3 out of 4 stars
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Most people who know me know me as a reader; very few people know that I am also a writer with quite a few independently published books. Why do people not know about my books? Simple answer: because I don’t market them. So when I got the opportunity to read and review Rachel Thompson’sThe BadRedead Media 30-Day Book Marketing Challenge, you can bet your sweet noodles that I wasn’t about to turn that down. Anyone in the indie publishing world knows who Rachel Thompson is, even little no-bodies like me. If you don’t know who Rachel Thompson is, then you’re way behind in the times. She’s pretty much THE marketing aficionado of the indie publishing scene. She writes/publishes books, but I know her more by her attributions to helping other authors market their books on a variety of social media platforms.
The 30-Day Book Marketing Challenge is just one of several books she has for authors or bloggers to use as a resource for marketing themselves and their books. As the title implies, the book is designed to be a challenge that can be accomplished in 30 days. Each day has a different topic and an assignment for that day. Assignments can range from anything such as creating an effective Twitter bio to reading up on some materials to learn more about SEO basics. Don’t know what SEO means? Neither did I before I read this book, but it’s extremely important if you want readers to know about your book.
Obviously, this book has a specific target audience. This isn’t just something that anyone out there would pick up and read in a bit of spare time. Even I had a hard time figuring out if this challenge would even work for me. It does seem to be designed more for full-time writers/authors whose only job is writing. While most of the challenges are quick and simple, some of them require a little bit of dedication on a regular basis, and most of them require long-term commitment. For a nursing mother working 50 hour weeks with a 2 hour commute each day, that hour of free time on Sunday morning is just not going to work. You have to be able to put in the time and the effort if you want this challenge to work for you. That being said, the book doesn’t actually make any promises about selling your book.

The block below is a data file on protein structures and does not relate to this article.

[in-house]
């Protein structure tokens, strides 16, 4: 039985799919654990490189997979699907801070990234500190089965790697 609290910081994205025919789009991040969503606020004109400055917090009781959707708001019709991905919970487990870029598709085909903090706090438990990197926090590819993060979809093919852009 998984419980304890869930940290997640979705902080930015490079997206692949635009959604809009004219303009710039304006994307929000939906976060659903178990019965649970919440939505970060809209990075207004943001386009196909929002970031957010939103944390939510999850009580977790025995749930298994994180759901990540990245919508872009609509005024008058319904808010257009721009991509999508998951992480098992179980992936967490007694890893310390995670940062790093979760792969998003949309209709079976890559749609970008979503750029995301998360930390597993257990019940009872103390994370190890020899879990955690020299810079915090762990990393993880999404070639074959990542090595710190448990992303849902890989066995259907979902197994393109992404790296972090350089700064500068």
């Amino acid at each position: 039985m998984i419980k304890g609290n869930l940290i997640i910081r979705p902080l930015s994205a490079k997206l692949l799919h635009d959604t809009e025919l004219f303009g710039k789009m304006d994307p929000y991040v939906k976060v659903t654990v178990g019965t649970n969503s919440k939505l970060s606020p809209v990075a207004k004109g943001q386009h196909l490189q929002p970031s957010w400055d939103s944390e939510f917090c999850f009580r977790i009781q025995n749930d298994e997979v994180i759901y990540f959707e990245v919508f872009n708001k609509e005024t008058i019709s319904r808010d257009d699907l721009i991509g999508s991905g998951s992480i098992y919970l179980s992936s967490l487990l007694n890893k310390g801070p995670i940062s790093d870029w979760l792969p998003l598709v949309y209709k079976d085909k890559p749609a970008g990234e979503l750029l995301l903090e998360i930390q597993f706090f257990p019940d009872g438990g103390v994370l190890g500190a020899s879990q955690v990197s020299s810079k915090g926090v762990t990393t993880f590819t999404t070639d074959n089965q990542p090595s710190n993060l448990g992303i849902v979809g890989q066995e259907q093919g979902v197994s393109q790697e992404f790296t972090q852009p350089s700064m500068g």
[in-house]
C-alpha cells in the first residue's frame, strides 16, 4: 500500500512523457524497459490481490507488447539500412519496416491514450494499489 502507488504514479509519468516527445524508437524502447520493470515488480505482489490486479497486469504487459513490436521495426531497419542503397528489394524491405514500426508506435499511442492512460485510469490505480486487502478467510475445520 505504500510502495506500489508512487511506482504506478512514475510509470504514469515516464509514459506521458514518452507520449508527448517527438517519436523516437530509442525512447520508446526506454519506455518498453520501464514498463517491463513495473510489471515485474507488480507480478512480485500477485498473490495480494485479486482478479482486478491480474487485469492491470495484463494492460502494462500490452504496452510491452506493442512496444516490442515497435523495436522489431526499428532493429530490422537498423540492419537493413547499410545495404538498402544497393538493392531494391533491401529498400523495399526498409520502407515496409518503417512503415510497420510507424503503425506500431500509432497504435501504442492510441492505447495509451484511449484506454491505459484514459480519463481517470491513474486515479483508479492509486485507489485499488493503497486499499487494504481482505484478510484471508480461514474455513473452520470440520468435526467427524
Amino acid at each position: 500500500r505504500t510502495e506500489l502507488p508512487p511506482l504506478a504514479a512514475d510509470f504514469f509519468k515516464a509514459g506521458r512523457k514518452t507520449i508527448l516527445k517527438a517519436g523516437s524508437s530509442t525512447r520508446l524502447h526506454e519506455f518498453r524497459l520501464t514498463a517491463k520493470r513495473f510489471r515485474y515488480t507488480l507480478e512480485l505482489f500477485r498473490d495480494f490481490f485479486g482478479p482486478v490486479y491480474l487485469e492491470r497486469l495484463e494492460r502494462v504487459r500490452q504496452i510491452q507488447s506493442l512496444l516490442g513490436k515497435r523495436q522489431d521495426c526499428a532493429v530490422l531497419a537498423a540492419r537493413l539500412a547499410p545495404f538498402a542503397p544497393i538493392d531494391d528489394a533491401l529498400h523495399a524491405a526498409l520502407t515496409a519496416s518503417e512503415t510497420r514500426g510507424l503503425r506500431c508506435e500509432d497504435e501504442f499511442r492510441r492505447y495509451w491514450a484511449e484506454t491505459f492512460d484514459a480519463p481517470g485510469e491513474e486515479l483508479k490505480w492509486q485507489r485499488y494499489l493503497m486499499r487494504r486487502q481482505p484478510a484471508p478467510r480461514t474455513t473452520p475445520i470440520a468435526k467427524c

I am giving this book a rating of 3 out of 4 stars for quite a few complex reasons that I may or may not be able to articulate adequately. First of all, the writing style is fun and easy to read. It’s written like we are friends sitting down to play a game together, colloquial everyday speech and all (and perhaps a scattered handful of typos thrown in as well), which makes it much easier to follow the challenges assigned each day. I certainly recommend this book to authors who are willing to take the time to sit down and do it. I obviously didn’t do it; I just read through it to see if it would even be feasible. I recommend that other authors do the same as well in order to prepare ahead of time for what is yet to come. I wouldn’t go into this blindly; some assignments are simple, but others need a little preparation and perhaps even some additional research. This leads me to the negatives of the book.
The dreaded “b” word. Blog. If I never read this word again, it will be too soon. Here’s what happens with this book. The first 13 days go nice and smoothly. Everything seems simple and doable. Then on day 14, that all changes. Suddenly, blogs are a thing. A very, very important thing. They come up again and again in the second half of the book, and there is an underlying expectation that you should already have a well-established blog with a decent following. I almost gave up reading at this point, ready to throw in the towel on my entire writing “career.” I hate blogs with a passion. I never read them, I certainly don’t write them, and I seriously thought that they were an internet fad that disappeared back in the early 2000s. I guess I was wrong. I would be willing to accept this, except that the remainder of the book gives off a rather condescending tone toward writers who don’t have a blog with quality content and regular updates. It was a little off-putting to me, and I lost a little bit of respect for the author because of that “I can’t even with you if you don’t” (p. 125) tone.
I actually found myself a bit frustrated with quite a few pieces of advice in the book. There are a lot of things to read and research. About 20% of the book is a just list of references to help you out. It’s overwhelming and intimidating. But at the end of the day, Rachel Thompson is the one selling books, not me. She knows what she is talking about, and I should probably pull my head out of 1998 and get with the times. This book was designed to be a challenge, and that’s exactly what it accomplishes. A challenge is not meant to be easy; it’s called a challenge because it’s challenging. That’s how words work, and that’s how this book works. Does the book deliver what it’s meant to deliver? Absolutely. Would I actually complete this challenge? With enough motivation and perhaps a few boxes of chocolate as a reward for approaching the dreaded “b” word, probably, when I’m at a place in life where I am able to follow through. This book has its flaws, but it’s definitely worth the read for authors looking to get some tips on marketing.
The BadRedhead Media 30-Day Book Marketing Challenge
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